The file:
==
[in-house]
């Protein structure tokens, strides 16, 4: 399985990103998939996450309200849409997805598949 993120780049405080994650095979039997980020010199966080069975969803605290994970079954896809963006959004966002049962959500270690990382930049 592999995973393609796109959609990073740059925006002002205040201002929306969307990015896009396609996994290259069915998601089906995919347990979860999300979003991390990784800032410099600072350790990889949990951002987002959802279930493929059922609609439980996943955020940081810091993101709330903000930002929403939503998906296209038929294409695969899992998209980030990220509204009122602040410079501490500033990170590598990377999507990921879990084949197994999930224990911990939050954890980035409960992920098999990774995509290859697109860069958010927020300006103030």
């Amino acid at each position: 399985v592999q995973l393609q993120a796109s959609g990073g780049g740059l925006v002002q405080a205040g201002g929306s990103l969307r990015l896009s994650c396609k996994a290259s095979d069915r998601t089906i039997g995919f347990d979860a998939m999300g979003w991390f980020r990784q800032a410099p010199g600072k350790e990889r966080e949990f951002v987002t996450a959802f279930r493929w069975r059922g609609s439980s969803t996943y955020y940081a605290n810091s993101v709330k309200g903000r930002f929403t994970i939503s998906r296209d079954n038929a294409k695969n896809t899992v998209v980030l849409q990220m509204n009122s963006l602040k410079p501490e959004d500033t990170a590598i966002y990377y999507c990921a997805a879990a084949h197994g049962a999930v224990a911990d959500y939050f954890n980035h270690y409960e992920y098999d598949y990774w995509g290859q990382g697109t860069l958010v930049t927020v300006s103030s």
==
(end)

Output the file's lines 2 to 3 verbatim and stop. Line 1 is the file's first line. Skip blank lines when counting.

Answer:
């Protein structure tokens, strides 16, 4: 399985990103998939996450309200849409997805598949 993120780049405080994650095979039997980020010199966080069975969803605290994970079954896809963006959004966002049962959500270690990382930049 592999995973393609796109959609990073740059925006002002205040201002929306969307990015896009396609996994290259069915998601089906995919347990979860999300979003991390990784800032410099600072350790990889949990951002987002959802279930493929059922609609439980996943955020940081810091993101709330903000930002929403939503998906296209038929294409695969899992998209980030990220509204009122602040410079501490500033990170590598990377999507990921879990084949197994999930224990911990939050954890980035409960992920098999990774995509290859697109860069958010927020300006103030």
């Amino acid at each position: 399985v592999q995973l393609q993120a796109s959609g990073g780049g740059l925006v002002q405080a205040g201002g929306s990103l969307r990015l896009s994650c396609k996994a290259s095979d069915r998601t089906i039997g995919f347990d979860a998939m999300g979003w991390f980020r990784q800032a410099p010199g600072k350790e990889r966080e949990f951002v987002t996450a959802f279930r493929w069975r059922g609609s439980s969803t996943y955020y940081a605290n810091s993101v709330k309200g903000r930002f929403t994970i939503s998906r296209d079954n038929a294409k695969n896809t899992v998209v980030l849409q990220m509204n009122s963006l602040k410079p501490e959004d500033t990170a590598i966002y990377y999507c990921a997805a879990a084949h197994g049962a999930v224990a911990d959500y939050f954890n980035h270690y409960e992920y098999d598949y990774w995509g290859q990382g697109t860069l958010v930049t927020v300006s103030s």